Dennis still lives in Manchester where he runs his own promotions company. He's to be seen every home game where he entertains his business clients in an executive box. He also does regular slots on local radio. He became a representative at the board of directors at the club during the Lee campaign, a position he is still posessing. The fans still love him, and will always remember him for the spectacular overhead kick in the 1976 final.

Stories by the fans

Event: 'Italia 90'.
Location: Milan

My friend and I were fortunate enough to be given a free hospitality package by a well known courier company to the opening game of the of the World Cup in 1990 - Argentina Vs Cameroon. Argentina, the reigning champions, were expected to win easily !

We were traveling from Dubai, the package included flights, hotel, match tickets and airport transfers. Upon arrival at the chaotic Milan airport, nobody arrived to meet us so we made our own way to the 'Hotel Jolly' [actual name]. The then Yugoslav soccer team was staying at this hotel so security was pretty tight.

After checking in we decided to go straight to the bar. We were standing at the bar for about 20 minutes when standing in front me was Dennis. At first I thought I was pissed after 2 glasses Italian beer when he said ' Hi lads, going to the match ? I could hear you were speaking English'... we then started to explain from where we had started our journey , why etc.. I think when I told him I was a City fan he thought I was just being polite, until I started to talk him through every City match of the 1970's and 1980's ! Anyhow Dennis explained that he had set up a sports promotion company and had purchased the same corporate package for his clients, many of whom it seemed had no interest in football, but their wives fancied a few days in Milan !! Dennis joined us for several drinks, we talked a lot about City and New York Cosmos. Then it was time for dinner and Dennis went off with his clients... I was left top bore my friend all night with City stories.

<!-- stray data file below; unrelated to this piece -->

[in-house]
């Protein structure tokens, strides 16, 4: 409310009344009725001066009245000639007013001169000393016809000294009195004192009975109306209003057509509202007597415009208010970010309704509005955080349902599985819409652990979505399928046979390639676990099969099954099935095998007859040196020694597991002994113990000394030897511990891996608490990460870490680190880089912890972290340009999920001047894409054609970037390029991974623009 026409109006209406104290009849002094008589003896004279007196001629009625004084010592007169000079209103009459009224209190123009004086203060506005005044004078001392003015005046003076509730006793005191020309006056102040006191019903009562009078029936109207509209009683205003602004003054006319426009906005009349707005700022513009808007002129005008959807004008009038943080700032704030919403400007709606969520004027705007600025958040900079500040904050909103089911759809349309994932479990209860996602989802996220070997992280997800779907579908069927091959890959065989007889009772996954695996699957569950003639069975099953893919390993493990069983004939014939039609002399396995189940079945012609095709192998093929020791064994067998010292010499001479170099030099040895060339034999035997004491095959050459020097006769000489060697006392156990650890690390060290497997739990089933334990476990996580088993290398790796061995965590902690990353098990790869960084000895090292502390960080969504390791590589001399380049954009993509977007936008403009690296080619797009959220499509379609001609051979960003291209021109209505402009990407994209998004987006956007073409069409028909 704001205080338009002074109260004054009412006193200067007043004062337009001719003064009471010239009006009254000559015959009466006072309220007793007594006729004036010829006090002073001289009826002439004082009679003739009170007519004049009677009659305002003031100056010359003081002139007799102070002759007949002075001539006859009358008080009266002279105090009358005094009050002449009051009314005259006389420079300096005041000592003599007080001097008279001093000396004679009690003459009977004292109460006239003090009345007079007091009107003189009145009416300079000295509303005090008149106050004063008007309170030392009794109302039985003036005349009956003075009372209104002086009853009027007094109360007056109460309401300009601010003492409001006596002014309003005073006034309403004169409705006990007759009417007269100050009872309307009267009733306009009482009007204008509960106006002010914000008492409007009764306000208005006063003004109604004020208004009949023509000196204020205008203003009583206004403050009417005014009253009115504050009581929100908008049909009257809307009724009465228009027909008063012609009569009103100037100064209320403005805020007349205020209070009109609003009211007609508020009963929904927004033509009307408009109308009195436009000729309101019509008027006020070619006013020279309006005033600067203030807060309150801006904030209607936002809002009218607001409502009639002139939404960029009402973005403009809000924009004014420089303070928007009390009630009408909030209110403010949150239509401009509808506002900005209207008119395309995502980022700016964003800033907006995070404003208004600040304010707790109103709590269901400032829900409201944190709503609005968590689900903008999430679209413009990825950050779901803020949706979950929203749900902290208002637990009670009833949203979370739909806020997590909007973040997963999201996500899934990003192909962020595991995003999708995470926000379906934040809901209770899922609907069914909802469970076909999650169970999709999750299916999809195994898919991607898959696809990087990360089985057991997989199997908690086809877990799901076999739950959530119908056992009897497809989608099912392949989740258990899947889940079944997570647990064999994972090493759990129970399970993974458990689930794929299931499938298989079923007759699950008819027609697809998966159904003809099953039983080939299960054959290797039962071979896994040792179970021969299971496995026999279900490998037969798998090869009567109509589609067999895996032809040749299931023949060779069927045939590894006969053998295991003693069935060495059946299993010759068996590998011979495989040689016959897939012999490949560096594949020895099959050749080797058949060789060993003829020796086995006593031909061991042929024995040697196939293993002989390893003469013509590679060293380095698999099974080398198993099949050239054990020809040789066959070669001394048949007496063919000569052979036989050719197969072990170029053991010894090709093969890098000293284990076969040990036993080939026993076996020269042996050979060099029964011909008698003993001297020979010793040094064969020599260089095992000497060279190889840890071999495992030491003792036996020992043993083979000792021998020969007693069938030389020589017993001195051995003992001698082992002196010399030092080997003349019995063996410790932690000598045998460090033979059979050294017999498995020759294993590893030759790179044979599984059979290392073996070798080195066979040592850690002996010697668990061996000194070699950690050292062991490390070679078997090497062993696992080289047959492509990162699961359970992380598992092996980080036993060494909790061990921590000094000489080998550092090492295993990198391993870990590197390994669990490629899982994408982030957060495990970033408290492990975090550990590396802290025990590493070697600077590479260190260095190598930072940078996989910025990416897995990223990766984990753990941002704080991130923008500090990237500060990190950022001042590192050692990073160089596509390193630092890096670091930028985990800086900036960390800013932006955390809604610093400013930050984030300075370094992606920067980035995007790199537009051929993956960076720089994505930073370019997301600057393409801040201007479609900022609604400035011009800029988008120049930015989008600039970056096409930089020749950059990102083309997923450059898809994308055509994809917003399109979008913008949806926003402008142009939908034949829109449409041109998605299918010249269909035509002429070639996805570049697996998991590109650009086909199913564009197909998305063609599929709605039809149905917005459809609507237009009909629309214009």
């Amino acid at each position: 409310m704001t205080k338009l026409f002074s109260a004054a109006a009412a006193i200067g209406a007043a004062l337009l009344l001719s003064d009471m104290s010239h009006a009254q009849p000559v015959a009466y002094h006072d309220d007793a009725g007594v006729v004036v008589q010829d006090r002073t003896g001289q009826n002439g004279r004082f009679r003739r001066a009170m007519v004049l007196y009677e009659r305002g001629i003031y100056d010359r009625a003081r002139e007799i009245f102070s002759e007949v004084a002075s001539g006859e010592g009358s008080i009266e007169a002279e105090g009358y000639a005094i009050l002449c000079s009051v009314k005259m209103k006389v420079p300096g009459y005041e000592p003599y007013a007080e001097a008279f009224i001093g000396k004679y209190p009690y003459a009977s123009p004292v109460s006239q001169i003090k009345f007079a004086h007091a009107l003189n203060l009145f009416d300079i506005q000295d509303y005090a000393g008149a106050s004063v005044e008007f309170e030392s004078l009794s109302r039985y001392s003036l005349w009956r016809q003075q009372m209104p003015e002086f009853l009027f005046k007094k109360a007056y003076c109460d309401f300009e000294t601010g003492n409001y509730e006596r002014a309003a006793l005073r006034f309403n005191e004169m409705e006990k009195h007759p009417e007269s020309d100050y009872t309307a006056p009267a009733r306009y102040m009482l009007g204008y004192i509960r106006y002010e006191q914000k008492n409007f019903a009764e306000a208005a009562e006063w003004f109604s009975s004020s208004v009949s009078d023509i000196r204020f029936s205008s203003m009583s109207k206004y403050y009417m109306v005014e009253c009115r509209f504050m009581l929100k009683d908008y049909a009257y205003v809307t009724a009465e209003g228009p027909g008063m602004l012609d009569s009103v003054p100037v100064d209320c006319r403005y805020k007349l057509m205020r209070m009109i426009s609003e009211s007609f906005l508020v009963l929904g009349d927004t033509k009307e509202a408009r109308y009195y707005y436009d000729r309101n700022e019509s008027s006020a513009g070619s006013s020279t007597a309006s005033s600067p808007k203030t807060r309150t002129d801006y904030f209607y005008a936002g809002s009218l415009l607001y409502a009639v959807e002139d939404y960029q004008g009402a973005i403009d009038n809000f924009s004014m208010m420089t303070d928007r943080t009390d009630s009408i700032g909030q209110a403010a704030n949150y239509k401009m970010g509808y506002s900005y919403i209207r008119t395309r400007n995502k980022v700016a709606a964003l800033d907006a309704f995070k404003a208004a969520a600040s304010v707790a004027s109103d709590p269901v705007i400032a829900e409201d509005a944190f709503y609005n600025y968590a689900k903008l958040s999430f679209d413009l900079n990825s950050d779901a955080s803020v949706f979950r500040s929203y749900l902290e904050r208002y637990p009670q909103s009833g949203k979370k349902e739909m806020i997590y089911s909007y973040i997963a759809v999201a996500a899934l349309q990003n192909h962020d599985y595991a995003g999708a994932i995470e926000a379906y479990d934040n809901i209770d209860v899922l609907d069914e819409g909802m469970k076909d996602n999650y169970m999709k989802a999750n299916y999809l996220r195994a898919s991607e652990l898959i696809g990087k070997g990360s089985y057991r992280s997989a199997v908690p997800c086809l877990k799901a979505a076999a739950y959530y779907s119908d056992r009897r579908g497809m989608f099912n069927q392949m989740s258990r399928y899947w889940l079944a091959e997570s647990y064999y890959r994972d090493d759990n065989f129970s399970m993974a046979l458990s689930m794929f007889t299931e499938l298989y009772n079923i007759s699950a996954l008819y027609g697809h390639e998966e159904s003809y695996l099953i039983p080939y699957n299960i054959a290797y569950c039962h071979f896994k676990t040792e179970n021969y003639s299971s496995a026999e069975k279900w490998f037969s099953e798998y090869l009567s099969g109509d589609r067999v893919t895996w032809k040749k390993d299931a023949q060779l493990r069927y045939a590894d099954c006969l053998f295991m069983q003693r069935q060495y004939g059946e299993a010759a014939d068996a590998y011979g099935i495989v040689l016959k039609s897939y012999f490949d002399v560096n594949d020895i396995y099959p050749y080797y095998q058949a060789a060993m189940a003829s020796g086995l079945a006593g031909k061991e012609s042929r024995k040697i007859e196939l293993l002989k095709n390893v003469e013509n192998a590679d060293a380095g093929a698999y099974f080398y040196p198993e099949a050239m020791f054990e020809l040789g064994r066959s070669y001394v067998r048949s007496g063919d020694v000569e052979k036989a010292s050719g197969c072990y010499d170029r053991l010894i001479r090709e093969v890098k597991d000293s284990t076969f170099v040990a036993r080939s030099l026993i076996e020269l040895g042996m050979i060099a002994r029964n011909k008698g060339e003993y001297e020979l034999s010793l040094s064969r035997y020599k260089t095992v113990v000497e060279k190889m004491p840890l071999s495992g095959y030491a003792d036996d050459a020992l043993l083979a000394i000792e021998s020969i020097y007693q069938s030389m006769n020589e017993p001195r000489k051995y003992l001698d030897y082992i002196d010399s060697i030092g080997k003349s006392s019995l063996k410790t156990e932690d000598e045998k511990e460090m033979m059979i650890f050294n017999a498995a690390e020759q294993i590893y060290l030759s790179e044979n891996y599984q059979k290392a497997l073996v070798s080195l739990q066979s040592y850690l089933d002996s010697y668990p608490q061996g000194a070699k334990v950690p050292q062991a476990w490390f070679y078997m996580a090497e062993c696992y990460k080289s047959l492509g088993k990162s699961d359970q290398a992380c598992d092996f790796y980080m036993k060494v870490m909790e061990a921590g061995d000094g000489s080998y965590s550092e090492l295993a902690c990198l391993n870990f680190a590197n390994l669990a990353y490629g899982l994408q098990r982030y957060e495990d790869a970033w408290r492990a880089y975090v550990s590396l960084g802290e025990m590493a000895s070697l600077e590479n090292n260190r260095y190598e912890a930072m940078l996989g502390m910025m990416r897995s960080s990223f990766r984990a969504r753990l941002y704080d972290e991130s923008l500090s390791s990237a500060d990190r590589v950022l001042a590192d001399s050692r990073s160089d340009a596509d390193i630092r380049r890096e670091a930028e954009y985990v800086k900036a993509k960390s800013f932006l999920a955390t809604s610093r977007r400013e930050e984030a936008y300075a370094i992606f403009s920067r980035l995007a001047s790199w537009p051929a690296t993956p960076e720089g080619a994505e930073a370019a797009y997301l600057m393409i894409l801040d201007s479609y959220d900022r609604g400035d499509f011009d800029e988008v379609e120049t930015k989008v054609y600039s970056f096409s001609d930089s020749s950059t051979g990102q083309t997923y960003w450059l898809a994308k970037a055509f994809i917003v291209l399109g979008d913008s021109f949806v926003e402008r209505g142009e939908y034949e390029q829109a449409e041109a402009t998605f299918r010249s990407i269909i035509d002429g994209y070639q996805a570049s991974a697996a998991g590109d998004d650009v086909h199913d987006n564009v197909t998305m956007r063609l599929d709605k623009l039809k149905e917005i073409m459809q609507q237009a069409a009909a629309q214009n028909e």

Anyhow, next day we were waiting in reception for the limousine to take us to the game, waiting, waiting.. nothing. No chance for a taxi. Shit, we've come all this way from the Middle East and we're going to miss the game! By this time, Dennis's coach has arrived and he saw us standing waiting for our transport, by this time looking rather pissed off. Dennis then call's out 'Hey Bill, do want to come with us on our coach?' [by this time we're the best of mates on first name terms]. As we get on the coach he urges me to sit next to him so we can talk about football [and not about the shopping and sights of Milan that most of the other guests were discussing]. By this point I think I've died and gone to heaven, I mean here I am on a coach going to the opening game of the World Cup sitting and chatting to my hero about City. When we arrive to the San Siro, Dennis says 'lafter the game you'll never get any transport, why don't you come back on the coach with us'...er ..let me think about that Dennis.

Argentina 0 Cameroon 1 - great result for the non-neutrals like us.

So its back to Dennis's coach. 'Where can we drop you, Bill' he says. Well if its all right with you Dennis, we would like to go to the center of Milan - 'no problem' says Dennis. As we get off the coach in the Center of Milan, we exchange phone numbers and I said I would call when back in Manchester later that summer. It all seemed surreal.

When eventually I did return to Manchester, it was pissing down with rain and a long way from the San Siro and the sunshine in Milan. It seemed rather odd to be calling 'Dennis' and reminiscing about the day in Milan. So like in the movie - I never called.

To sum it up. What a great bloke. He had no need to go out of his way to help us, but did so at the possible expense of pissing off his clients. Unlike you hear so many times, the Hero really can be a Hero in real life.

And Dennis if you read this, thanks again.

Bill Hill. Singapore Blue.

Provided by: Svenn A. Hanssen, svenn@hanssen.priv.no